YESTERDAY afternoon in Hargreaves Mall a Kalianna School student was left bloodied and bruised after being punched to the face during a school excursion.
At the same time, just metres away, the board of Radius Disability Services was informing staff and clients it was entering voluntary administration.
October 17, 2016 will forever be remembered as a dark day for Bendigo and the people both old and young with disabilities living within its boundaries.
For more than six decades Radius has kept some of this community’s most vulnerable residents out of institutions by providing them with love, care and opportunity.
As a result of this service and the dedication of its employees, countless people have been able to live independent and fulfilling lives, free to realise their full potential.
The shocking announcement by the board yesterday afternoon that Radius is no longer financially viable is the most bitter of blows to Bendigo.
A society is judged on how it treats its most vulnerable citizens and for a long time Radius Disability Services has been a shining example to us all.
Largely reliant on government money, the organisation invested heavily in social enterprises – most notably its flagship Morley’s Emporium – to supplement this funding.
But despite the tireless efforts of so many people, it was not enough and in the board’s informed opinion the financial hurdles were too great to overcome.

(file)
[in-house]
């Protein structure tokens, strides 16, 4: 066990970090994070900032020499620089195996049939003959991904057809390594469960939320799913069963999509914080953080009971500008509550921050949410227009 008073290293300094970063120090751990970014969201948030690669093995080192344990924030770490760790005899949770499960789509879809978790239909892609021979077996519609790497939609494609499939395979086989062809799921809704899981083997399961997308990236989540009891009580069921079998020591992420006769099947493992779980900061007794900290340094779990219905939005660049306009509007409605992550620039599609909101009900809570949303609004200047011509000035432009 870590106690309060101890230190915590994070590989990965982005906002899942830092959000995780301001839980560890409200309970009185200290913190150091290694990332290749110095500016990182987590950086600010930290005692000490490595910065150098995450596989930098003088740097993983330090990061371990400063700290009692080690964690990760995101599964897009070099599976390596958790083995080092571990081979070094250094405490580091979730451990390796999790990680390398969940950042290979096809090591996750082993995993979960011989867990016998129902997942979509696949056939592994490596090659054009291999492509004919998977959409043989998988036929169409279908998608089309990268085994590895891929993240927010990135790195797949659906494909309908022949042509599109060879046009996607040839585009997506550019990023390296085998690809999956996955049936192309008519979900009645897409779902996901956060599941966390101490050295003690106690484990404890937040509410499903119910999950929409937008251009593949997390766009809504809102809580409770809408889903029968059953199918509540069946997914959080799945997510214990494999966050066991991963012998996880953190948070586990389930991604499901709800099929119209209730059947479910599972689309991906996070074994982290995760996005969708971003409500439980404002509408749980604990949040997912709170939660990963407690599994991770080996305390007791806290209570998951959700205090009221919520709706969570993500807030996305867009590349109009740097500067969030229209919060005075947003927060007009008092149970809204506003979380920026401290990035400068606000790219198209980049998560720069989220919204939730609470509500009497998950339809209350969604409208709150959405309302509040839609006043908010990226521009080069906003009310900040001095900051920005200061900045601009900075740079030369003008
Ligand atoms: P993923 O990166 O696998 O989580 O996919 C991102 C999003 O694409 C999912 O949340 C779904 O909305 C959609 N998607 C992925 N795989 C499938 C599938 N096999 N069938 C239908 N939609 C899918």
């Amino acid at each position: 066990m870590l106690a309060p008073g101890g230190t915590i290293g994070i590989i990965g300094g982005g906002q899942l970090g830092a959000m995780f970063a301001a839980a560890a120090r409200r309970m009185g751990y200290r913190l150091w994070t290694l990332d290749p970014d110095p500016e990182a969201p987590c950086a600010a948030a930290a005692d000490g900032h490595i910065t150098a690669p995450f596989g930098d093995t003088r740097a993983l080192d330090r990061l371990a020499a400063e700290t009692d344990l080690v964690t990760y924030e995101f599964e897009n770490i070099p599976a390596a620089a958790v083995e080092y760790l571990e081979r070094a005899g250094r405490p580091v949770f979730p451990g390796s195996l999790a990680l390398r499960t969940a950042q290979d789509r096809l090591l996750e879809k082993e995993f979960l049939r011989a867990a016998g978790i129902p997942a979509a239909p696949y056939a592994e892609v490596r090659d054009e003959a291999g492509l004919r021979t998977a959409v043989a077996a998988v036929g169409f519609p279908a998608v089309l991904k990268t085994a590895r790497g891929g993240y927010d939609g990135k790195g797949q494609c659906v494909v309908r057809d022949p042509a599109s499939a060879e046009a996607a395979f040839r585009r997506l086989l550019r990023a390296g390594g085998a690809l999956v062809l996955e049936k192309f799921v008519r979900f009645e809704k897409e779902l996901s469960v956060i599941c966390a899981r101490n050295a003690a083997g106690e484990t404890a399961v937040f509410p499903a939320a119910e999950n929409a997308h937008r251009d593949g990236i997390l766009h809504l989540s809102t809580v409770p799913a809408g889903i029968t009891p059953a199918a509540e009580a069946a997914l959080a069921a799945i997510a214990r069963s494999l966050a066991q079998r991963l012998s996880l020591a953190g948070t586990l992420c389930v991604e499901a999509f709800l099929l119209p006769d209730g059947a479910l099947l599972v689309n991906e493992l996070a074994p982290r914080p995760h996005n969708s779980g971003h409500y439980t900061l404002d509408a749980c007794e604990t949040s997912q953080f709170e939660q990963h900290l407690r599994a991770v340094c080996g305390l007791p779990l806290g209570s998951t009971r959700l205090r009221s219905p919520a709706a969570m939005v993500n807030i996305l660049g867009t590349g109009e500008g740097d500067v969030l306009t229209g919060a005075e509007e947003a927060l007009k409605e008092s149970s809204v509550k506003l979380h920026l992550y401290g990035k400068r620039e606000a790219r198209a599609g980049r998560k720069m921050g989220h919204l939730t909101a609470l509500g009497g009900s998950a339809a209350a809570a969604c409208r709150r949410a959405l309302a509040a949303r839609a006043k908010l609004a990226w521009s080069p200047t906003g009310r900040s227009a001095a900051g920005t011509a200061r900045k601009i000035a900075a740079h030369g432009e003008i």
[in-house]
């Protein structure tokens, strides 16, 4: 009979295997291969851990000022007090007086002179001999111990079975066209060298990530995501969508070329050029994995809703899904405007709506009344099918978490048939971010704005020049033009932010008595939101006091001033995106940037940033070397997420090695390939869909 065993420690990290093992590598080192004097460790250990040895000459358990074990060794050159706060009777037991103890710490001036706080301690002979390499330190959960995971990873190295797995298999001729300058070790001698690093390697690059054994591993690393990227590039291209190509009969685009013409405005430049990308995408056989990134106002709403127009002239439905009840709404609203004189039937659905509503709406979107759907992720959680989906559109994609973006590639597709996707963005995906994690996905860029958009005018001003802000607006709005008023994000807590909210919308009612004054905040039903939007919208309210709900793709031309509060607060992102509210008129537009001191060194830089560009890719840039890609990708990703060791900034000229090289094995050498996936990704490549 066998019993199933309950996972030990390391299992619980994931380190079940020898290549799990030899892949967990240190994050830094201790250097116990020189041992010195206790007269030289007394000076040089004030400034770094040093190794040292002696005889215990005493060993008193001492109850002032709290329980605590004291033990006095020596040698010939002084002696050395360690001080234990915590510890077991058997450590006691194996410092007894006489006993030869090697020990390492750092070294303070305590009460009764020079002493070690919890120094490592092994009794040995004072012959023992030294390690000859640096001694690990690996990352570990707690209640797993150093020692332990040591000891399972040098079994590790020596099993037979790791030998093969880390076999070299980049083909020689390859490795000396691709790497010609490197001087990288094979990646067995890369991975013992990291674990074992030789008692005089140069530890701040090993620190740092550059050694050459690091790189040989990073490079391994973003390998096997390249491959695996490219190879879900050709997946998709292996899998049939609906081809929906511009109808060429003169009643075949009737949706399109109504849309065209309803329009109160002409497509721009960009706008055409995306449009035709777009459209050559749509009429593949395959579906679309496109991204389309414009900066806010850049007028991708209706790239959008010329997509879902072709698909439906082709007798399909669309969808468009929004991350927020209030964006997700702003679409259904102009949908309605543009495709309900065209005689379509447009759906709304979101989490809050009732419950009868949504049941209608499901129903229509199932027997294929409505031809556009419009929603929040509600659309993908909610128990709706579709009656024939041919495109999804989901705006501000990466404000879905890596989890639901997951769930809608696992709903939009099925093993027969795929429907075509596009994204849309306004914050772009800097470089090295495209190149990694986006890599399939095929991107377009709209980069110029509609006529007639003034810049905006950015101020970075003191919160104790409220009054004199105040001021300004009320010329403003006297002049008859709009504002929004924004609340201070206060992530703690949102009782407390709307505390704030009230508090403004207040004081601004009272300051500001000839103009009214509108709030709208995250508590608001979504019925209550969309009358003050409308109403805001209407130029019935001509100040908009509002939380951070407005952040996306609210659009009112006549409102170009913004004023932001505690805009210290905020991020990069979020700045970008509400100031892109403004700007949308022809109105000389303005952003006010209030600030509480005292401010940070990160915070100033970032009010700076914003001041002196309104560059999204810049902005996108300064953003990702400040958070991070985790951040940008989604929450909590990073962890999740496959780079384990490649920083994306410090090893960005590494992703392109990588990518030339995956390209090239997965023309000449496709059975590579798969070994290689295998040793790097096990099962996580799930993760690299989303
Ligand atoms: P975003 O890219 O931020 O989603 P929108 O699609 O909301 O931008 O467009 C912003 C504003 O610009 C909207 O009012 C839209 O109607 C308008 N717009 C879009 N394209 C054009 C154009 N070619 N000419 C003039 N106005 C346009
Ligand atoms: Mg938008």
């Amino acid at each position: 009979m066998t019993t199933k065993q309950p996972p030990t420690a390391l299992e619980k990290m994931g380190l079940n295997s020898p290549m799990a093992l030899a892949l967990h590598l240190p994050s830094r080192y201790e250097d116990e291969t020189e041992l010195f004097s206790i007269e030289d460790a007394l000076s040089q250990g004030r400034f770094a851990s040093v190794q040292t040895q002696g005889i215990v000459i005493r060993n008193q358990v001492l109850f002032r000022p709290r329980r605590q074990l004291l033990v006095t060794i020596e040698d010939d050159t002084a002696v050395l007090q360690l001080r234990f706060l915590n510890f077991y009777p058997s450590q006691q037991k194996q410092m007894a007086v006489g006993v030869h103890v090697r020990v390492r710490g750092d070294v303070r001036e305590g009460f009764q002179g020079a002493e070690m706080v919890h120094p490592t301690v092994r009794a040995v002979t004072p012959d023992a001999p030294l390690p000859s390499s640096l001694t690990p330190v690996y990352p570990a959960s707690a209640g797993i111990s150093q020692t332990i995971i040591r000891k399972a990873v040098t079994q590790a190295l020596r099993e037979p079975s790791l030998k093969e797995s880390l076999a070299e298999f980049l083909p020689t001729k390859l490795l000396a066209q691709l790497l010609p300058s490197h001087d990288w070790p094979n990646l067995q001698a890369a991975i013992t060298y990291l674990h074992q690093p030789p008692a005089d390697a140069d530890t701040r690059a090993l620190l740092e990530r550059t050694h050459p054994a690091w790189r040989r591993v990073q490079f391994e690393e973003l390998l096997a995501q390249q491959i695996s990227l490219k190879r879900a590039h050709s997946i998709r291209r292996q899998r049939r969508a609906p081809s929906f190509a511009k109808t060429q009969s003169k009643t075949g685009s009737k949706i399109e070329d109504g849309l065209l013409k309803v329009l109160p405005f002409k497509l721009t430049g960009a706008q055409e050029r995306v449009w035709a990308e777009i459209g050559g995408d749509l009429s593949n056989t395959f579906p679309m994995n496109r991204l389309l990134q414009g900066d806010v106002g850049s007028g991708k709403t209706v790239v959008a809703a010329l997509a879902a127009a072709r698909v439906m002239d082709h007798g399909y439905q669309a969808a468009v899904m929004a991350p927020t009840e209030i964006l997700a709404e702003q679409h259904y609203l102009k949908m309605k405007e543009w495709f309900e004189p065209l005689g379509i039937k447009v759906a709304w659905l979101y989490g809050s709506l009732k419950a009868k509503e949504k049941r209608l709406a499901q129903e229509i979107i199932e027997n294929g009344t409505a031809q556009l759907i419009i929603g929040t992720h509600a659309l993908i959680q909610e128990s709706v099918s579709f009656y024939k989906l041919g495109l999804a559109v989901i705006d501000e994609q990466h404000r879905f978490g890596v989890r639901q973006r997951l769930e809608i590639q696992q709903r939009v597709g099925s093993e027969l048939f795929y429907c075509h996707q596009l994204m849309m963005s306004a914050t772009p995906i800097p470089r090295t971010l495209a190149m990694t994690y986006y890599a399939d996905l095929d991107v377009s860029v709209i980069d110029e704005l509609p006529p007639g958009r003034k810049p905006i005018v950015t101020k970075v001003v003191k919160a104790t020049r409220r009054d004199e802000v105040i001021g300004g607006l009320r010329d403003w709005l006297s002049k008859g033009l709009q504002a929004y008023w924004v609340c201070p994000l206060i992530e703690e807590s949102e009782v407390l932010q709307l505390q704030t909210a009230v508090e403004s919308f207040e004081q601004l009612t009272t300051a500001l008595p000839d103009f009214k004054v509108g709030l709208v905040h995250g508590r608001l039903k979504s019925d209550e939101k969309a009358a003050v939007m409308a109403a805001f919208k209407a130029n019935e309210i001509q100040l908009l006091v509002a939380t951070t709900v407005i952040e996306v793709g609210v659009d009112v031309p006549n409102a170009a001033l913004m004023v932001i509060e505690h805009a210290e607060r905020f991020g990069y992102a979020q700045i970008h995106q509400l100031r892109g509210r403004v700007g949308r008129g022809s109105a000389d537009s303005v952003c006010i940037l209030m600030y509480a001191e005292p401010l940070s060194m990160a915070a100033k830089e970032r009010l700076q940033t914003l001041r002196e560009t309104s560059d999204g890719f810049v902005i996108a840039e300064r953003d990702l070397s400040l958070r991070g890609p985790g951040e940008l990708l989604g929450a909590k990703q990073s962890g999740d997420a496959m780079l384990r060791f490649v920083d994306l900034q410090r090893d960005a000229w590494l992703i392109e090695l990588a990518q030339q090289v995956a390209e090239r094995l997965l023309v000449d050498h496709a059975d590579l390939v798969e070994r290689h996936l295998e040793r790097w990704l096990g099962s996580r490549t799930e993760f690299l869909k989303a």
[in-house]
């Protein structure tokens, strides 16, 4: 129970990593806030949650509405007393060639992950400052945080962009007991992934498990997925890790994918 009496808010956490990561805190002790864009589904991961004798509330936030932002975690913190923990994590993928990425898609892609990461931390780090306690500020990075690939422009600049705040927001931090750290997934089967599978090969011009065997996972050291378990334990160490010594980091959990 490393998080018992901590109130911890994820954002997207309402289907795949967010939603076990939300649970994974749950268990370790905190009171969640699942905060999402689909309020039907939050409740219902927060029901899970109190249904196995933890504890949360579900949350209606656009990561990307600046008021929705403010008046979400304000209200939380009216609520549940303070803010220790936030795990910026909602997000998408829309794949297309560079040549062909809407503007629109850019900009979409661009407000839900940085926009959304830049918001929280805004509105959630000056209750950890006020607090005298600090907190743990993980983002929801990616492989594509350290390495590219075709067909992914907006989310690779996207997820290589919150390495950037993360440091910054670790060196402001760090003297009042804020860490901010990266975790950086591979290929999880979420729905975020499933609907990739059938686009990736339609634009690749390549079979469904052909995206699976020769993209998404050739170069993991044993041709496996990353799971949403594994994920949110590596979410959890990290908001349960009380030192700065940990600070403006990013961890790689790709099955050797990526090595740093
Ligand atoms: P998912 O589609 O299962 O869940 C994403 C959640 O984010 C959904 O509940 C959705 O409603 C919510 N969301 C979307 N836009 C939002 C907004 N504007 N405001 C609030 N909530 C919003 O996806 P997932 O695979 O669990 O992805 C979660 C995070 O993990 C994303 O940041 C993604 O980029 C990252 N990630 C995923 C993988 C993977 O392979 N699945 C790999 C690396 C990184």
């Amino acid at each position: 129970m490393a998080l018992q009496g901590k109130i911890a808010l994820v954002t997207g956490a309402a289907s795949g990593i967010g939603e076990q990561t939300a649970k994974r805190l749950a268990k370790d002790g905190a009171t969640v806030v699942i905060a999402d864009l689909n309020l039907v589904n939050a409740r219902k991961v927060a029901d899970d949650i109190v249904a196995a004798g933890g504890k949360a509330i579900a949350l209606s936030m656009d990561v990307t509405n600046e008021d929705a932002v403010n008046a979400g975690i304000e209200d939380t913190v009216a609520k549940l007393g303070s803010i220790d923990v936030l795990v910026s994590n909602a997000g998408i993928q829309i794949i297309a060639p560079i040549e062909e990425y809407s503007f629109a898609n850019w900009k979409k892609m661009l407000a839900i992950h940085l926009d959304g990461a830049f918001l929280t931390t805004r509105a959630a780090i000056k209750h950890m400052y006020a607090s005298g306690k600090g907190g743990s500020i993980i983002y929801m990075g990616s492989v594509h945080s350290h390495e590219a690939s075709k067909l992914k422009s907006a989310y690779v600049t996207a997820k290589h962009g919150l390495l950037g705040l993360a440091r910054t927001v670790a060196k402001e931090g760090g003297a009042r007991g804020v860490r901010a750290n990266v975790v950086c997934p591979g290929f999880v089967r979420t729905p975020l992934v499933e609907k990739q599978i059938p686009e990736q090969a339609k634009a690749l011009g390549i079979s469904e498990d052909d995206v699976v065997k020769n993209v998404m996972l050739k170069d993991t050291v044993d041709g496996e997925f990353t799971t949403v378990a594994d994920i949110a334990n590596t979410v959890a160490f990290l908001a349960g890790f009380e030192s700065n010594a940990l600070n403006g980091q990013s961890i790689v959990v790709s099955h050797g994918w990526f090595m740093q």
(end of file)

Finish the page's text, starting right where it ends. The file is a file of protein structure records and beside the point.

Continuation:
Radius chairman Russell Robertson said yesterday the decision was made after “new information” came to light amid an investigation conducted by new CEO Alyson Miller.
No further details have yet been forthcoming, but it is an ominous statement that needs to be elaborated on.
The decision plunges the futures of its 133 supported employees, 102 day service clients and 78 general employees into doubt.
While administrators have pledged there will be no changes to care arrangements in the “immediate term”, meeting the particular needs of its clients must be paramount.
As the vicious, unprovoked assault on the Kalianna School student yesterday so sadly and starkly demonstrates, even in a community as traditionally caring as Bendigo it is not an easy life for people with disabilities.
Now, more than ever before, it is incumbent upon us all to assist these vulnerable people through a difficult transition.
- Ross Tyson, deputy editor